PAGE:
Saturday, 21 March 2015

150321

Extorted or was compensated? And methinks the rise of such instances which are surely akin to the likes of danegeld payments is par for the course these days whenever the sharing of sensitive and/or top secret intelligence is so easy arranged and valuable/rewarding.
And it was only fiat paper money paid, so it is not as if anything really valuable was exchanged.
...............................................................

3 comments:

Casey Evans said...


RE:"And methinks the rise of such instances which are surely akin to the likes of danegeld payments is par for the course these days whenever the sharing of sensitive and/or top secret intelligence is so easy arranged and valuable/rewarding."


And I quote the article:
"who threatened to disclose sensitive information unless the Ministry of Defense would pay him off"

If you will notice I have not demanded compensation for the information I have provided. The information was invaluable, but it was posted for free for the betterment of society.

Extorting governments for cash when you work(ed) for them is not acceptable.

Having invisible german soldiers threatening you in your american home is also not acceptable.

You do the math.

AR said...

BALLS. Must Have.

Hi Casey. Get in there, and you'll understand that The Almighty "The Govt" is just another side of the contract. But I agree, one's got to have a pair to do like the one from the Koot's blog.

Still those who they think has values to sell or get rewarded for, are homeless, poor and nearly losing hope - but do they think of a simple danegeld or any kind of reward in return for any almost every possible harm caused? Hardly, because they think they know exactly that they already have their reward, which nothng can supersede (wanna put a smiley after this word, but I'll not). Also, I suppose that people talking this way certainly mean that so much is lost that it can't be repaired by any financial compensation.

At last, people know what they do, do they not, passing the Maps/Cards? (-;

The level of understanding of the current shenanigans allows these ones to have hope for a just development of their situation... a charitable one? They do not seek for charity before Crocodiles? That's their problem that definitely doesn't ask for being solved.

https://youtu.be/uYJWm2ko55Y

55 73

amanfromMars said...

Hi, AR,

It appears that US Cyber Command would agree with all that we have to say.

We have got to make this easy for our citizens, for the private sector and for us to interact with each other to ultimately get ourselves to a position where we can share information real-time in an automated machine-to-machine way because given the speed and complexity of the challenges we're talking about in cyber, that's where we've got to get, and we've got to work our way through how are we going to do that.
In the U.S. government, Homeland Security, the Department of Homeland Security, clearly plays a central role here. As both the director of NSA and the commander of U.S. Cyber Command, our capabilities support them and other U.S. government partners in our attempts to do that.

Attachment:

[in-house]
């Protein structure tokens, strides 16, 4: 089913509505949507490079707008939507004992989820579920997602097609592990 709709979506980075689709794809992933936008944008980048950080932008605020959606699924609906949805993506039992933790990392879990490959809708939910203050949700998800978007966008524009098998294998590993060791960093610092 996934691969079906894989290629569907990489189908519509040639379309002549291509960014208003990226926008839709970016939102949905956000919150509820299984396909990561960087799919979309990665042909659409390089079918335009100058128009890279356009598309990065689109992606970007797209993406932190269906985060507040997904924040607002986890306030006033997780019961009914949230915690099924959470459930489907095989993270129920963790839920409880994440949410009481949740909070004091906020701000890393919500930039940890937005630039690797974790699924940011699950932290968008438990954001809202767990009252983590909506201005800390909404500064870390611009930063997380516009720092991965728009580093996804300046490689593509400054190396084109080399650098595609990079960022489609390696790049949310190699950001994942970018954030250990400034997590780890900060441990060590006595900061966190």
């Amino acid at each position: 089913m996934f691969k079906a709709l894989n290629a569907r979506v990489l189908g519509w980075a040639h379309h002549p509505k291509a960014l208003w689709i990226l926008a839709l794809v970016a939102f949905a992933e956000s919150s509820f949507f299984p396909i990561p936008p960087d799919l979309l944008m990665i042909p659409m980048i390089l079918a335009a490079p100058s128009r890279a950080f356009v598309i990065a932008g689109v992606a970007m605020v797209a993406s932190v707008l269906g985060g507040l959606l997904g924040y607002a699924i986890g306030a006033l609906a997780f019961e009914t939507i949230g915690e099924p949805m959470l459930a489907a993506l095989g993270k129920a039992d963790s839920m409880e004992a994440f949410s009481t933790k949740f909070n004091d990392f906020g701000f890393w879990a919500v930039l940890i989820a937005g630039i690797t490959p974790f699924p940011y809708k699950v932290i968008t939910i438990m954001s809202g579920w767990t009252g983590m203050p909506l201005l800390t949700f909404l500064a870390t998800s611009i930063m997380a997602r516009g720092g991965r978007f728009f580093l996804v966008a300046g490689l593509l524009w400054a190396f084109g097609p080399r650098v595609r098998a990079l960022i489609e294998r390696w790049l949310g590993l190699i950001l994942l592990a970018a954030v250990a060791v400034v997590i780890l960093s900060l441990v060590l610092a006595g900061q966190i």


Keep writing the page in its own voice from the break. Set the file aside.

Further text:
.....Admiral Michael S Rogers ….. <a href="http://cryptome.org/2015/03/nsa-15-0223.pdf”>http://cryptome.org/2015/03/nsa-15-0223.pdf</a>

<i>QUESTION: I'm Mike Nelson. I'm a professor of Internet Studies at Georgetown, and I'm just recently started working for CloudFlare, which protects about a million Websites around the world from DDoS attacks, provides SSL encryption.
I was at the cyber summit the White House did a week-and-a-half ago, and one of the topics that you kept hearing in the hallways was about how American companies are very uncomfortable sharing information with the U.S. government if they can't share that same information with dozens of other governments.
I'd be curious to know how we're supposed to decide which governments are OK to share with and how we deal with the fact that the Belgians and the French and the Turks and everyone else wants to know what we're sharing with you. And our customers want to know that, too.
ROGERS: Right. So again, it's another reason why I think that legal framework becomes very important here. Now, I'll be honest, now you're getting into the specifics of an area that isn't, you know, my personal focus. I certainly understand the concerns, don't get me wrong. But my comment would be that idea is not unique to cyber, for example. You name the business segment, and just because we share something internally within the United States doesn't mean we do so automatically everywhere in the globe. So I would argue cyber's not exactly unique in this regard, nor is the challenge that it presents -- and it is a challenge; I acknowledge that -- to the private sector unique to cyber.</i>

They are however light years away from being able to command and control those virtually vital spaces for legacy systems which have tended to misuse and abuse for personal profit and inequitable gain any perceived powers that be assumed and granted by actors and societies, both ancient order and secret and post modern and which would imagine themselves to be the elite executive powers that driver and deliver the future for current markets and failing mercantalism and consumerism for ancient orders and/or past secret societies.

And for that is there a price to be paid whenever lacking effective necessary unique mutually beneficial intelligence and that is exclusion and banishment from future lead. There be no place in leadership nowadays for the intellectually challenged and imaginatively bankrupt, the selfish and the arrogant.